From ‘The Weekly News’, September 22
by Bill Gibb, Health Reporter
Vikki George tells how a battle against ME left her bedbound in a darkened room and only able to eat baby food.
Crawling to the bathroom, having to stop every few feet to rest, might not sound like much of an achievement.
But when you’ve lain in bed in a room with blackout blinds and been unable to move your limbs, it was a huge success.
I spent five years bedbound and unable to walk after being struck down by ME.
Through it all, though, I remained convinced I’d get better, boosted by the letters of support I got from fellow sufferers.
However, like many of those affected, what made it worse was the attitude of those who reckoned I was either a malingerer, or just needed to pull myself together.
And I even had a doctor say that ME was something people had who didn’t want to grow up and face reality!
I’m 22 now and, thinking back, the very first indications something was wrong came when I was nine.
Really went downhill
I had a standard school vaccination and, for the next couple of years, although I couldn’t exactly put my finger on it, I just didn’t feel right.
I was easily tired and got a few colds, and I think that may have been the earliest stages.
It was when I got glandular fever at 11 that I really went downhill.
I used to swim all the time, do tap and ballet dancing, and be really active. But I just had no energy at all, and had constant migraine headaches, as well as stabbing pains in my head.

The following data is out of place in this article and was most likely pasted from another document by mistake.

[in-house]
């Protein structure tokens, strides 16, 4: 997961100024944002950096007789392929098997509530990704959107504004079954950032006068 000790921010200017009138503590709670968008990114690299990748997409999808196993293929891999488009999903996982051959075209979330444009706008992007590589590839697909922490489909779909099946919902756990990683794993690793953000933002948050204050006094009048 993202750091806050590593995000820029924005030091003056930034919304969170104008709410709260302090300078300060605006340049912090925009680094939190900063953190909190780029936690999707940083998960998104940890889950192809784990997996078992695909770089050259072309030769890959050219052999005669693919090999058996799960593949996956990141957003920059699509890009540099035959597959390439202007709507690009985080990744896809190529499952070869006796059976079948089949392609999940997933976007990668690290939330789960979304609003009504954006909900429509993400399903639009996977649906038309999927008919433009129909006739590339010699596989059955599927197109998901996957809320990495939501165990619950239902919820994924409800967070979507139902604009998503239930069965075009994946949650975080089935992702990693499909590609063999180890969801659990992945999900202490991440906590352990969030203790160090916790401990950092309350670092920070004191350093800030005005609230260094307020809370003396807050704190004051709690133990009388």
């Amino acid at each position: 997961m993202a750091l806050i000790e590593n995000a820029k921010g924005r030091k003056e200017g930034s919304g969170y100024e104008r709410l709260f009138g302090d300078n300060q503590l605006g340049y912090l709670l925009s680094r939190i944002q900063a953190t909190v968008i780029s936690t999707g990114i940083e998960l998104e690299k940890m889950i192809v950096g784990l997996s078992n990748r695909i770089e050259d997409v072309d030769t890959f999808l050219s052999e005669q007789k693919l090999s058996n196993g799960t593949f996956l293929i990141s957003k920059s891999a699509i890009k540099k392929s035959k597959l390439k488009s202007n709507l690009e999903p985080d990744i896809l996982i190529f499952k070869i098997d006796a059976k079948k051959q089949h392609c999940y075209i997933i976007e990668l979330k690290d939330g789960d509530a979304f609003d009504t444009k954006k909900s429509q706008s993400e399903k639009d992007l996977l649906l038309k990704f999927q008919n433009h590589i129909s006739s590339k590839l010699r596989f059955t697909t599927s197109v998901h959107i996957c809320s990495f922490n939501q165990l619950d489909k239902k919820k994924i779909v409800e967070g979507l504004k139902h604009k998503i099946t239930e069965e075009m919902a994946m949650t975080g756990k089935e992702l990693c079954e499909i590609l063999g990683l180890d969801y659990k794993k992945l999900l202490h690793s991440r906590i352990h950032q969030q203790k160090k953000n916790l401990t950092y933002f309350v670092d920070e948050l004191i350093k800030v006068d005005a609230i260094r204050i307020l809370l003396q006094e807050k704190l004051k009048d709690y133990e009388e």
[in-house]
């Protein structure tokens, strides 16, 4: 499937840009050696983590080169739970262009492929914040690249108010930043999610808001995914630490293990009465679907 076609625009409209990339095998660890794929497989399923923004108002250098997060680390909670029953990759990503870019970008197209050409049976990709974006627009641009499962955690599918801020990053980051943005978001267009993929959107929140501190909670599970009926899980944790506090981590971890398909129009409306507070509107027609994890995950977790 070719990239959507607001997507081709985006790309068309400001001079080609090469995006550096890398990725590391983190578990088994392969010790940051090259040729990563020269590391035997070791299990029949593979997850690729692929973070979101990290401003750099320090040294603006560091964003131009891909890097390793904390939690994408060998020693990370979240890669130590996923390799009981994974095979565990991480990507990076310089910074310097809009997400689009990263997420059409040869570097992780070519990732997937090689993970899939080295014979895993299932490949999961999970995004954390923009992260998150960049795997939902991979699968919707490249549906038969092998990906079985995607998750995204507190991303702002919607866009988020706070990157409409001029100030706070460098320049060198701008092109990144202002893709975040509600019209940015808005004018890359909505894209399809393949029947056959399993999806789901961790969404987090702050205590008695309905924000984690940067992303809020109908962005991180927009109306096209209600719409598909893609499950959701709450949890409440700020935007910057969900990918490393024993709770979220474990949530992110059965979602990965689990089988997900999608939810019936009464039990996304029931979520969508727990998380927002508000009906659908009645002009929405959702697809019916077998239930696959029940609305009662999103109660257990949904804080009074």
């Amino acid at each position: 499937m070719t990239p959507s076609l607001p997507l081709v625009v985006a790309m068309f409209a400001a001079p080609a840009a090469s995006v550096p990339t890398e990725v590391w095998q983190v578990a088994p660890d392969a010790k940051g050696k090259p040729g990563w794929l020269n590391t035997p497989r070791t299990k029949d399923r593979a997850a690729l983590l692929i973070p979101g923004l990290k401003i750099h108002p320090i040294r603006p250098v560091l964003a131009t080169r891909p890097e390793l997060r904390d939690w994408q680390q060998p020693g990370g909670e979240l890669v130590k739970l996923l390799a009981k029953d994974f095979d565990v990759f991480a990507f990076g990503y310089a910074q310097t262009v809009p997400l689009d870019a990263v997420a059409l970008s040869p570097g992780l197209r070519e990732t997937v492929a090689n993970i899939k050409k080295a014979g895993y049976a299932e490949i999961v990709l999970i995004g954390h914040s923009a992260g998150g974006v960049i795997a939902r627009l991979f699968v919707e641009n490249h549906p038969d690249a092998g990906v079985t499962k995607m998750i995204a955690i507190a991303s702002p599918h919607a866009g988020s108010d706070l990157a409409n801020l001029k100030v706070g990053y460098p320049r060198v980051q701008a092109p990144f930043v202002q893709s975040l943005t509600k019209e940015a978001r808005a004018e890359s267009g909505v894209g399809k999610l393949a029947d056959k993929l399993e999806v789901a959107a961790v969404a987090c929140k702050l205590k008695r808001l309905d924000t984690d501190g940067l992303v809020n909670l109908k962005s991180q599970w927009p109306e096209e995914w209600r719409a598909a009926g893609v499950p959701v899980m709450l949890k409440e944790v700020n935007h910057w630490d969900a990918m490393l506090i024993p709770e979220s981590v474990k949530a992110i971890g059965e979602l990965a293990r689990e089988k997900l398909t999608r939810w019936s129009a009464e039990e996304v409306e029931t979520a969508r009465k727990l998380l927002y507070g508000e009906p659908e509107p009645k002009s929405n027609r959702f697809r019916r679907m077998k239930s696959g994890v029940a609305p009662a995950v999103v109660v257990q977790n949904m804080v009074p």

When I wasn’t well, I couldn’t even get off the couch.
Over the next few years, my mum and dad constantly had me at the doctors.
My skin was sensitive to the touch, and I developed real problems with both light and sound.
My dad has quite a loud voice and he’d have to almost whisper to me.
I had to keep the blinds drawn in my room and wear sunglasses whenever I ventured out.
Over the years, I had blood tests and MRI scans, and they either showed up fine, or were inconclusive.
Finally, though, just before I was 16, I was referred to a paediatrician and, within one hour, he told me I had ME.
It’s one of those conditions that’s diagnosed really by ruling everything else out.
Hearing the news was the strangest sensation. I half-wanted to jump around the room — if I’d been able to — and shout that at last I knew what was wrong with me.
That was a wonderful relief.
On the other hand, that joy was tempered by the fact I knew there was no cure, no pill I could take, no magic wand which could be waved to make me better.
Since then, I’ve also reflected on how my life could have been different if I’d been diagnosed earlier.
I’d had this for over four years and, if I’d known more, I’d have done things differently.
For instance, I’d have rested more, and not pushed myself and ended up just making things worse.
I had to sit my GCSEs at home in Little Bookham, Surrey, with rest breaks to let me get through them.
I was pleased to pass six which would let me go on to university or college but, within two weeks of being well enough to get back and start my A-Level studies, I went downhill fast.
I had to give up — and then began my five-year nightmare.
At 16, I became bedbound.
I had constant nausea and vomiting and, at my lowest point, I could only be fed baby food by a spoon. I relied completely on my parents.
I had blackout blinds on my room windows, as I couldn’t bear light.
I was so utterly shattered, I could hardly even speak.
It took a huge amount of effort just to summon up the energy to take a deep breath and get a few words out. And that was barely a whisper.
For periods of every day, I’d feel my limbs paralysed.
I’d find myself in an uncomfortable position and, if my mum and dad weren’t there to roll me over, I’d have to lie there until some strength came back to turn.
I couldn’t even sit up. I think on a scale of one to 10 of severity of ME, I must have been a nine and a half.
There are those who you could class as a 10 who end up having to be tube-fed, and I think I must have come-close.